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EVOLVING CHAIR: Working Smart on NFP Boards


Thursday, 23rd April 2015 at 10:57 am
Xavier Smerdon, Journalist
Smart recruitment and a strong strategic plan are the hallmarks of a successful Not for Profit board, says Joanna Andrew in this month’s featured Evolving Chair.

Thursday, 23rd April 2015
at 10:57 am
Xavier Smerdon, Journalist


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EVOLVING CHAIR: Working Smart on NFP Boards
Thursday, 23rd April 2015 at 10:57 am

Smart recruitment and a strong strategic plan are the hallmarks of a successful Not for Profit board, says Joanna Andrew in this month’s featured Evolving Chair.

Joanna  Andrew is a partner of the Adelaide law firm Mellor Olsson Lawyers. She holds a number of director positions in the Not for Profit and Government sectors, including Chairman of Julia Farr Association, (a social purpose organisation working to assist people with disability) Julia Farr Housing Association and Brain Injury Network of SA.

Andrew is a non-executive director of Uniting Communities, Crime Stoppers SA and Adelaide and Mt Lofty Ranges Natural Resource Management Board. She is also a facilitator for the Australian Institute of Company Directors.

What attracts you to a Not for Profit or for-profit board?

Business is an integral part of my professional life. I feel enormous satisfaction in being part of an organisation that has a clear strategic plan that is centred around sound growth and strength. Not for Profits are businesses. This is not to be forgotten. I would always encourage directors to devote their time to an organisation that aligns with their values.

Is gender balance an issue for your board? Do you prioritise it?

In an ideal world the gender debate should be a non-issue. I appoint directors based on skills and competence. It is pleasing to see many women undertaking courses such as the AICD Company Directors course and consequently there is a greater representation of women on boards.

Do you have any advice around governance?

Good governance is the key to an organisation's success. Without a functioning board that understands its role clearly, the organisation will never reach its maximum potential.

A good board does not micro-manage, is transparent, has a clear delegation policy, develops a strong strategic plan for management to enforce, has a good understanding of its environment, its risks and opportunities and provides the CEO with support and coaching. That is, asking the relevant probing questions, but at the same time providing the freedom to perform.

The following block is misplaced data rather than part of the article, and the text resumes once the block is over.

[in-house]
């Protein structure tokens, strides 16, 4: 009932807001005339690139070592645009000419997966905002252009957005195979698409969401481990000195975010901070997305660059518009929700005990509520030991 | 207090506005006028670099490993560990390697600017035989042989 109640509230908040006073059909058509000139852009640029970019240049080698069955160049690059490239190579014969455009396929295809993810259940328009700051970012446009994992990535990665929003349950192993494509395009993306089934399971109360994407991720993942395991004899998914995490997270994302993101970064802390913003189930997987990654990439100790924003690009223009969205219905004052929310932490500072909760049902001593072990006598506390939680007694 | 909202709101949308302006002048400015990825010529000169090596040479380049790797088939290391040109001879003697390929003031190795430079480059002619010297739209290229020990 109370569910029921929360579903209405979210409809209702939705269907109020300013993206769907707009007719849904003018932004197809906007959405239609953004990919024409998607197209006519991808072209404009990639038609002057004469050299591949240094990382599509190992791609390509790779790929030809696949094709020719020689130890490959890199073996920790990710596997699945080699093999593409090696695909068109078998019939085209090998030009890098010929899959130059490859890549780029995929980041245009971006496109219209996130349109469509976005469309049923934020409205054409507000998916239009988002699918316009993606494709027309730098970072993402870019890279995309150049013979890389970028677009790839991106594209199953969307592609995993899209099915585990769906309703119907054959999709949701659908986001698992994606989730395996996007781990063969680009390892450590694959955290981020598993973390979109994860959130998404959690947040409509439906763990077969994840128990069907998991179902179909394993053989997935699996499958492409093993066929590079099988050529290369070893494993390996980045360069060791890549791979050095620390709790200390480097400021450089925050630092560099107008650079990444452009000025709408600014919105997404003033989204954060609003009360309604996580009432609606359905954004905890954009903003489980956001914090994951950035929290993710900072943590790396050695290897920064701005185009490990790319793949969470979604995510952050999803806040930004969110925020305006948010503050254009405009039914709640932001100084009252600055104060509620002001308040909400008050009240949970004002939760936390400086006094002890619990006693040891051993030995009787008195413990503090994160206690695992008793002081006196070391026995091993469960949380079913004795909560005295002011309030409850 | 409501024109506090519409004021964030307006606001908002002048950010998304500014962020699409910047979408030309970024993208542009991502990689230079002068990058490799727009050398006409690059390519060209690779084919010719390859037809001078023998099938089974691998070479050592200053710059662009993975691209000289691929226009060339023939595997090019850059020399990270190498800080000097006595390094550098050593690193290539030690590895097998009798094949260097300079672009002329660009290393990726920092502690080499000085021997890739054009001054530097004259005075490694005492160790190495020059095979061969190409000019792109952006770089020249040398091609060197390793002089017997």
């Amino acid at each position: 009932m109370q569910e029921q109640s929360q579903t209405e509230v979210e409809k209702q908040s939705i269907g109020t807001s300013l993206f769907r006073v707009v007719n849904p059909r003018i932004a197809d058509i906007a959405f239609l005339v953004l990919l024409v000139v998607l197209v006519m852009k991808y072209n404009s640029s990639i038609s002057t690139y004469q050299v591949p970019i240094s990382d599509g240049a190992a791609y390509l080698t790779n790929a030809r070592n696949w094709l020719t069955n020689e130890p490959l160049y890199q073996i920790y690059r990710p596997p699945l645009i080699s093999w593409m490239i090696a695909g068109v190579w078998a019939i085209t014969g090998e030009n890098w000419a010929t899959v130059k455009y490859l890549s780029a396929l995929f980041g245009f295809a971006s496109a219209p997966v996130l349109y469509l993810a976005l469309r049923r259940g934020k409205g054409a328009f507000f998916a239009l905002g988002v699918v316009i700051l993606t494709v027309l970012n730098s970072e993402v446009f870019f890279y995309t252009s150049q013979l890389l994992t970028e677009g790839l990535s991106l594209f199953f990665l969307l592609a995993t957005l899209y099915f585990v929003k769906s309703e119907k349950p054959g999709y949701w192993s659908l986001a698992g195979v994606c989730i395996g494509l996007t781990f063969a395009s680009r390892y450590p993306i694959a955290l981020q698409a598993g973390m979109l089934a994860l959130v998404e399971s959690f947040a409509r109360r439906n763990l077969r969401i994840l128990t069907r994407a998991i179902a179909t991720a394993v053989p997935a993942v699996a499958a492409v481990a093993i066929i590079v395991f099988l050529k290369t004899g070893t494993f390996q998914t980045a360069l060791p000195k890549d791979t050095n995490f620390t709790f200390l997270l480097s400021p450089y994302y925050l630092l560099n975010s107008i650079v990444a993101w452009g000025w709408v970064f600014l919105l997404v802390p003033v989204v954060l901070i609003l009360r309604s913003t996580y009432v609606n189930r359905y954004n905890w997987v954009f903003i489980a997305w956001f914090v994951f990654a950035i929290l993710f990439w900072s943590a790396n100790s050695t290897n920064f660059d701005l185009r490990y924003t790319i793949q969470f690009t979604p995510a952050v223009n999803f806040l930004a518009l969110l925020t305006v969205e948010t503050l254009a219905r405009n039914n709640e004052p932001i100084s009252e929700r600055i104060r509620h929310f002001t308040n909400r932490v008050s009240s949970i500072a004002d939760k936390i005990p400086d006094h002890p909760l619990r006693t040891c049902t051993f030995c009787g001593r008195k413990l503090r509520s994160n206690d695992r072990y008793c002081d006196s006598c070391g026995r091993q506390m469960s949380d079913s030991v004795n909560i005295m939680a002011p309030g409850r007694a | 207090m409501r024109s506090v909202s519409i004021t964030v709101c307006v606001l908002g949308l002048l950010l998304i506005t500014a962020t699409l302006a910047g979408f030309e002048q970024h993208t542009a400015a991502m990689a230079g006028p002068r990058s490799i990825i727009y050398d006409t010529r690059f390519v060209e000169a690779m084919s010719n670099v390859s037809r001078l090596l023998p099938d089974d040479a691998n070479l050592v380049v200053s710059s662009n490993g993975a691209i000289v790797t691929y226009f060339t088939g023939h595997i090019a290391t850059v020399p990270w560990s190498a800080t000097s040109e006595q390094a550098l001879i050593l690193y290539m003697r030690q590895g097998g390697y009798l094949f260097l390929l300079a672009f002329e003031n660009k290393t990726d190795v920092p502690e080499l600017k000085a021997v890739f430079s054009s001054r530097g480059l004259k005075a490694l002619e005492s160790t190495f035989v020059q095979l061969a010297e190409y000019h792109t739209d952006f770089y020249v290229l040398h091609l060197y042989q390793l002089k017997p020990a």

The failures of corporate governance are widely known. I cannot stress enough how integral good governance is to an organisation.

Do you have any advice around the Board's relationship with the Chief Executive Officer?

This question flows nicely from the previous, as without good governance the relationship between the Board and CEO will most certainly break down. The Board's relationship and, in particular, the Chair's relationship with the CEO is arguably the most important relationship within an organisation. This is across the board in any sector. The relationship must be centred around confidence, transparency and trust. A hostile relationship between the Board and CEO will consume the organisation and until it is resolved by mediation or ultimately removal, it will have a negative impact on all aspects of the business.

Do you have any advice around risk management?

It is for the board to oversee the risk management function or tool effectively and with insight.  It is up to the CEO to manage it.

The role of the board in relation to risk management has dramatically increased over the past decade largely due to legislation, case law and regulations that have increased the exposure of directors. This is clear in areas such as Work Health Safety, Consumer and Competition laws and Environmental Laws.

Therefore, depending on the industry within which you operate, depends on what your risk management focus will be.  Know the risks relevant to the industry your board operates.

Do you have any advice on sustainable business/organisation models?

My advice is to be flexible. Have a strong strategic plan and as a Board be very smart in the recruitment of your CEO. This is arguably the most important decision that will determine the success of an organisation. A good CEO appointment will allow the Board to govern. A bad appointment will inevitably result in a board that has to micro-manage, spend valuable time on issues of operation as opposed to strategy and governance and will inevitably have a dramatic effect on the business sustainability, let alone success.


Xavier Smerdon  |  Journalist |  @XavierSmerdon

Xavier Smerdon is a journalist specialising in the Not for Profit sector. He writes breaking and investigative news articles.

Youth Affairs Committee Victoria

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